The great European backpacking trip is one that every young adult dreams of taking. My freshman year, out of sheer spontaneity, I told my parents I bought tickets to Europe and spent the next couple of months planning every detail.

I hit sixteen countries in two months, traveling everywhere from Rome to Barcelona to Copenhagen to Munich. It was a whirlwind adventure, and I want nothing more than to go back and revisit it.

So for all you traveling foodies, for all you students studying abroad, for all you wanderers at heart who are stuck in one place for now, here is an European food bucket list. From the classic “touristy” items to the lesser known one’s, it’s got you covered.

1. Carbonara in Rome

When in Italy, eat all the carbs. This pasta dish originated in Rome and is composed of eggs, cheese, bacon and black pepper — basically a fancified (and better) version of American mac ‘n cheese.

2. Pizza in Naples

A photo posted by antOnia_brunZo (@brunzina) on Sep 3, 2015 at 6:08am PDT

Yes, this is where Neapolitan pizza got its name. And yes, I did make a trip to Naples and only stayed long enough to eat an entire pizza. Get the classic Margherita and watch as an old Italian man hand-tosses the dough and sticks the pizza in a wood-fired oven… and try not to drool.

#SpoonTip: Eat this with a fork and a knife. This is not (and I repeat not your New York slice that you fold and pick up with your hands).

3. Gelato in Florence

Not gonna lie — I ate gelato practically every day when I was in Italy. While gelato is good everywhere in Italy (and sometimes in France too), Florence has the best variety of gelato shops. #SpoonTip: Look for gelato that’s covered, not ones that are mounded into tall peaks and artificially colored.

4. Fresh Fruit in Cinque Terre

I’m telling you, fruit is better in the Italian countryside. Enough said.

5. Smørrebrød in Copenhagen

A photo posted by Olaiya Land (@olaiyaland) on Apr 5, 2015 at 10:33am PDT

Love bagels and lox? Good, you’ll love smørrebrød. This Danish open-faced sandwich is covered in some type of spread (usually butter) and topped with all sorts of wholesome foods, like smoked salmon and capers.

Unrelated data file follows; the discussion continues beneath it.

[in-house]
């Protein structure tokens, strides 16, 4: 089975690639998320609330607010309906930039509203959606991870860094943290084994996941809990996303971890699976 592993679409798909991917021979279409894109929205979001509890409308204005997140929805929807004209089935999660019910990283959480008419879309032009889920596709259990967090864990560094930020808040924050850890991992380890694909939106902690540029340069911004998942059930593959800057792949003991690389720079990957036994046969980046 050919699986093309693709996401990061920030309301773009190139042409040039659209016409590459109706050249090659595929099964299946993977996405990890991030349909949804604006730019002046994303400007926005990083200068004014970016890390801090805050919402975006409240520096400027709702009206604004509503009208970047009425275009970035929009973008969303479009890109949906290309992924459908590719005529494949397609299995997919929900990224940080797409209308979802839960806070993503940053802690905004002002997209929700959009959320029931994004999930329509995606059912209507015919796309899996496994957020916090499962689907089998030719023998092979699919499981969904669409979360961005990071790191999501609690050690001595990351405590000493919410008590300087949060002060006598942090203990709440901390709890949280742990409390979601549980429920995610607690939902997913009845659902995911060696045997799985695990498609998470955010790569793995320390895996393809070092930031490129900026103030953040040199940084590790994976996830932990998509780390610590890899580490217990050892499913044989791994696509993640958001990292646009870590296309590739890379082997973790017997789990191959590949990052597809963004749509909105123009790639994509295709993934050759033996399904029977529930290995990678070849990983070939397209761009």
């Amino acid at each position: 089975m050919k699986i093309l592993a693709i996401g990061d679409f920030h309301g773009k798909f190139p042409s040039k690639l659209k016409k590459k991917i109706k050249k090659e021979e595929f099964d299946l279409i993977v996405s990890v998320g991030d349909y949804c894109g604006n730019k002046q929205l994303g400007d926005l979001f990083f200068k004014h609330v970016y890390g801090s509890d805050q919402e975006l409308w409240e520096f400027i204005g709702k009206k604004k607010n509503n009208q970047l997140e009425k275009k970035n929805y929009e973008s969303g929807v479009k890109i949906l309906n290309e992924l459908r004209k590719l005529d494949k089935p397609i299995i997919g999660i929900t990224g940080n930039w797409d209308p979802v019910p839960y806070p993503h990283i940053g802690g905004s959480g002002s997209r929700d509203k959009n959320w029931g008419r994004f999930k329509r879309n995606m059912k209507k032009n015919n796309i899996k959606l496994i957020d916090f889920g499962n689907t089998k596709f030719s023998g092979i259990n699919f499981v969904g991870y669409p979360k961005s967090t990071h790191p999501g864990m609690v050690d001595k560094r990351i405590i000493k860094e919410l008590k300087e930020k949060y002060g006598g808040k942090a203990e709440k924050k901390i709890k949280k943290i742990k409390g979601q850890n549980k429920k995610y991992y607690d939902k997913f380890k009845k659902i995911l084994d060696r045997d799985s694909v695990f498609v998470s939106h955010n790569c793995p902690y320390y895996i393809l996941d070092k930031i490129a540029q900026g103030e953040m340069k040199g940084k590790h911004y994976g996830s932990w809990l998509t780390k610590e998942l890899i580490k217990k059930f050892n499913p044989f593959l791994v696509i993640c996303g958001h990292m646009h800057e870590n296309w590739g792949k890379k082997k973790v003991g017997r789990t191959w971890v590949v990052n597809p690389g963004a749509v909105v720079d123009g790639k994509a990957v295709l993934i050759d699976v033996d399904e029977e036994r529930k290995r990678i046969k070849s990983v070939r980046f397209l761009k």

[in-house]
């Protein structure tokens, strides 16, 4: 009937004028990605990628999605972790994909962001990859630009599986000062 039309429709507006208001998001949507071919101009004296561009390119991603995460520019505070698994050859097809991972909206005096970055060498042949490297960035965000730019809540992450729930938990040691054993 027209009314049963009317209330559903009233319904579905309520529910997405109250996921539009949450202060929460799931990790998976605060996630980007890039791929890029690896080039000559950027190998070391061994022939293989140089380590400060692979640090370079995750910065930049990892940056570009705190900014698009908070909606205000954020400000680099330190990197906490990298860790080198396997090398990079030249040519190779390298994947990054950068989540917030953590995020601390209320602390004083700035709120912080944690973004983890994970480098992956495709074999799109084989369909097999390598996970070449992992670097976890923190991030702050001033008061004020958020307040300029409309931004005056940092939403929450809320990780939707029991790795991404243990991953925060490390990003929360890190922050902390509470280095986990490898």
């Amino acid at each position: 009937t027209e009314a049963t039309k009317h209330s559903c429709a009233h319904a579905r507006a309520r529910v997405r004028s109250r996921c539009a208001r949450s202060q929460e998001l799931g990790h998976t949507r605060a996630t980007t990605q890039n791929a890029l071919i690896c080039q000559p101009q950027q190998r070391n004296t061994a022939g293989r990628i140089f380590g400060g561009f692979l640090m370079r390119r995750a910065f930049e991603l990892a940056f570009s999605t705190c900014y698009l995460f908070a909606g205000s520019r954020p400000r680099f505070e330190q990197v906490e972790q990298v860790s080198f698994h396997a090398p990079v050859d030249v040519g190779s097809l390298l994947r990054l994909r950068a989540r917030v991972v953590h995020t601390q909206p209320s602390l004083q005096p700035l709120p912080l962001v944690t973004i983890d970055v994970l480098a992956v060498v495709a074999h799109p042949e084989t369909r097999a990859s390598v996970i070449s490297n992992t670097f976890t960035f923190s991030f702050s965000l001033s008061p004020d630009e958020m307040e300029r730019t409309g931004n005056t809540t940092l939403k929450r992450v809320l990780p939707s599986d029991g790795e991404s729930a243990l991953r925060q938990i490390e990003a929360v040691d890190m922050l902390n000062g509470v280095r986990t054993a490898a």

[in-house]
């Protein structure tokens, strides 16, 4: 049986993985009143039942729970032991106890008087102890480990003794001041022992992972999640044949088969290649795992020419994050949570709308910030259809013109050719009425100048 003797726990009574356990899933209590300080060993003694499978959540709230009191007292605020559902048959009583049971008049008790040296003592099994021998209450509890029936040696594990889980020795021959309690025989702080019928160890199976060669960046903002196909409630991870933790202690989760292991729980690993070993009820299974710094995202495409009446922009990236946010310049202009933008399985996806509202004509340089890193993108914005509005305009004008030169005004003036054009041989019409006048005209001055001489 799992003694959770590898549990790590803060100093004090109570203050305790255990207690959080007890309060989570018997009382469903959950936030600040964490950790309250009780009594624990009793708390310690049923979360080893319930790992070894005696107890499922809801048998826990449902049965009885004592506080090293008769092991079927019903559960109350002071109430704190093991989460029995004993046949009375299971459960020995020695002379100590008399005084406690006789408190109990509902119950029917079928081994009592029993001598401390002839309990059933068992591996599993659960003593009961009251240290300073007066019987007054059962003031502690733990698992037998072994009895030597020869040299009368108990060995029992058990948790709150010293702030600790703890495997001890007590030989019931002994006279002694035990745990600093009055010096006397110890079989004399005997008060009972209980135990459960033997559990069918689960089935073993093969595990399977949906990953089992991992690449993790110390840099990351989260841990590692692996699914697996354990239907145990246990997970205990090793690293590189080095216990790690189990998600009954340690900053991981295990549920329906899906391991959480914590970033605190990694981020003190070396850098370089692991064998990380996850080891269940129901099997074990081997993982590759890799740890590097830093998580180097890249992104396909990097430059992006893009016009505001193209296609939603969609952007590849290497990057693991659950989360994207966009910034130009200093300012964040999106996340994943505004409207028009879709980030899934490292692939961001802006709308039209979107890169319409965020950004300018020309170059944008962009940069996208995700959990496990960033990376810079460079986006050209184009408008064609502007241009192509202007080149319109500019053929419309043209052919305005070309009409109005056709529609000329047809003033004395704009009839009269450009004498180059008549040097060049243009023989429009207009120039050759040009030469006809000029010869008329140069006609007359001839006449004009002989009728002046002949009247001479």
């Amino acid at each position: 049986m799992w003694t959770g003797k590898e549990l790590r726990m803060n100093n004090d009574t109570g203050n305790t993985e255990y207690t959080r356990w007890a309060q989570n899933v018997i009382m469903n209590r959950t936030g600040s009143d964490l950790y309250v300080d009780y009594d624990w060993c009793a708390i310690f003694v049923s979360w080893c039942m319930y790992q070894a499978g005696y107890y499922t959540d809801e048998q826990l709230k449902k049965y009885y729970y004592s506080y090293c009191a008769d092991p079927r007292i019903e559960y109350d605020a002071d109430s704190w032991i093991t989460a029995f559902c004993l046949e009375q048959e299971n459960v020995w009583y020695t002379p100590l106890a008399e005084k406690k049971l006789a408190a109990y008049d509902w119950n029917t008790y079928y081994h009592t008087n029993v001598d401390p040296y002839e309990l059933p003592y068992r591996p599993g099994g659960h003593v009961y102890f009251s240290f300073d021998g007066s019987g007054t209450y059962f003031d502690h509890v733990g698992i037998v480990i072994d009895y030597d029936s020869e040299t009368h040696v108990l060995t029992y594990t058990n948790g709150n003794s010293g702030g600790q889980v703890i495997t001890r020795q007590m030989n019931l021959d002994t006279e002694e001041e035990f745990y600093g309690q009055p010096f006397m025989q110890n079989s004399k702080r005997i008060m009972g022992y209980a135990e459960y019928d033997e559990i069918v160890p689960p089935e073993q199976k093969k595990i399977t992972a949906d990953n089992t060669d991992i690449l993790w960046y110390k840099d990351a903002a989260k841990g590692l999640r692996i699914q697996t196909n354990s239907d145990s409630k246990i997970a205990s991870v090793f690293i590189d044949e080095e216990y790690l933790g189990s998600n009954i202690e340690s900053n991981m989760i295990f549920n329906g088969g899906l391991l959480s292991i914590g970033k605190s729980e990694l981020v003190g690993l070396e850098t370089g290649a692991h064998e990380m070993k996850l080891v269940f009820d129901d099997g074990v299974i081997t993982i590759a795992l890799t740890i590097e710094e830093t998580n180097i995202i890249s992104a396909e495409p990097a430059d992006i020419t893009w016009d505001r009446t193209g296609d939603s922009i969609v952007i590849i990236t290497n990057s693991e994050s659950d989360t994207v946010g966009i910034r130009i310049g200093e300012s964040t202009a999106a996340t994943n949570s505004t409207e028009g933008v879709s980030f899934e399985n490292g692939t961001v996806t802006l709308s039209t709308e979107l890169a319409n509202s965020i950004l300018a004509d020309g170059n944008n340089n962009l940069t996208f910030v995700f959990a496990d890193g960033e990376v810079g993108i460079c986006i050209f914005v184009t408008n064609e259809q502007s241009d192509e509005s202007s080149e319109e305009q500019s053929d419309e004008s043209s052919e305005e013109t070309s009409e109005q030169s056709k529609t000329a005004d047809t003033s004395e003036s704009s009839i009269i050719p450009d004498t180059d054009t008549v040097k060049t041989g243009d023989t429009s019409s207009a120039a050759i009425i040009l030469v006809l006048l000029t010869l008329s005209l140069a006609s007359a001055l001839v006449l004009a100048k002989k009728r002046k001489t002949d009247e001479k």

6. Rostbratwurst in Munich

Disclaimer: I hate hot dogs. Second disclaimer: This is by no means your average hot dog. Rostbratwurst is simple, just a bun and a sausage, but that’s the beauty of it.

7. Radler in Munich

A photo posted by Allison LaBarge (@arlabarge) on Sep 27, 2015 at 12:33am PDT

Yes, Hofbräuhaus is Munich’s most famous beer hall, but that doesn’t mean you’re limited to just beer. The smallest size is half a liter, so if you’re weak like me (#noshame), get a Radler — a mix of beer and lemonade.

8. Doner Kebab in Berlin

Doner kebab is the ultimate drunchie (those lucky Europeans), but that doesn’t mean you can’t enjoy it while sober. It’s cheap and filling, making it a backpacker (and student) favorite.

9. Scones and Tea in Cornwall

Tea time is the best time. Take some time to relax and enjoy fresh scones with clotted cream — it tastes better than it sounds.

10. Anything from Borough Market in London

Borough Market is one of London’s many food markets, but in my opinion, it’s the best. There’s a multitude of vendors there selling anything from fresh pasta to wild boar burgers.

11. Drinks in the Blue Lagoon

Iceland’s geothermal pool and spa was my last stop on the trip (#treatyoself) and provided a much-needed break from the busy backpacker life. The swim-up bar and this green smoothie equals pure relaxation. It’s the experience that goes with the food that makes this special.

12. Skyr in Iceland

I love Greek yogurt with an undying passion, but after discovering Skyr in Iceland, I can never go back. It’s packed with protein, even more than Greek yogurt is, and has a thicker texture and richer taste.